To the Editor,
I was in pain and bleeding from the rectum on the morning of April 12, so I went to the emergency department at the Cumberland Regional Health Care Centre.
I was seen within a reasonable length of time and the doctor decided to keep me and do a bowel exam the next day. I was put on a gurney in the hall (a 24-inch wide metal excuse for a bed and the most uncomfortable thing I have ever slept on} and was started on an IV drip.
They had no place to put me since the place was packed, so at midnight they pushed me into a utility closet where I spent the night.
The next day I got my bowel exploratory and was found to have a severe infection so I was admitted. This resulted in my being placed in a larger room in the emergency ward, where I stayed until my release on the April 15.
I was on two powerful antibiotics and I was told to go home and return if I started to run a fever.
You might think I am writing this letter to complain about what was at best a bad experience, but that is not the case.
I am concerned at what this overcrowding is doing to our health care professionals. I overheard one nurse say she didn't care how short-staffed they were, the next time they asked her to work down here she was going to flatly refuse, and frankly I don't blame her.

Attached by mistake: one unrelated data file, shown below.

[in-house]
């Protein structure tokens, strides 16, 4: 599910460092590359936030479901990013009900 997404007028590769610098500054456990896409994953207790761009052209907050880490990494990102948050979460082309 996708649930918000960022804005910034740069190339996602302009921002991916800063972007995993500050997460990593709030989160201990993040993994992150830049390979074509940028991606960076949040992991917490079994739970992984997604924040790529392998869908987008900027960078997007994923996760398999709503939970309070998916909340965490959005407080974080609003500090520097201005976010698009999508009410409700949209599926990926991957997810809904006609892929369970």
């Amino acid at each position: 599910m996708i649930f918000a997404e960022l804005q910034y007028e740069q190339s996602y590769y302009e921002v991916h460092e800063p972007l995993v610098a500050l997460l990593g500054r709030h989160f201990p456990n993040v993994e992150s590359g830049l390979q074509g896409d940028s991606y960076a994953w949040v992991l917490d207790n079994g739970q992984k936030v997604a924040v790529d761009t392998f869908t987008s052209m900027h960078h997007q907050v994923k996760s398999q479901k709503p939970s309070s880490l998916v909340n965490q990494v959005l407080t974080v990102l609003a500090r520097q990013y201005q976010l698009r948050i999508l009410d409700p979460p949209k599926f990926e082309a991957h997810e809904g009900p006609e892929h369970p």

I saw a lot of frustration on the faces of nurses and doctors who are being asked to put up with these conditions.
We wonder why we have have so much trouble recruiting and maintain medical staff. Well, look no further, overcrowding will do it every time.
I blame this on the government and their lack of planning. I was told that the reason people are being warehoused in the emergency department is because we have too many elderly taking up acute-care beds. These elderly patients are there waiting for placement in a nursing home (some of them have been there more than five months).
Now you may ask why doesn't someone build a nursing home to accommodate these elderly, but it is not that simple. You have to get an agreement from the government that they will pay for the beds and therein lies the rub. This government knows that Cumberland County has the biggest percentage of elderly in the province, but they have not been forthcoming with the nursing-care beds needed.
Please remember this this when the next election rolls around. Until then, I admire the dedication and professionalism of our medical staff in putting up with the conditions they are asked to work under at our hospital.
Walt Jones, Amherst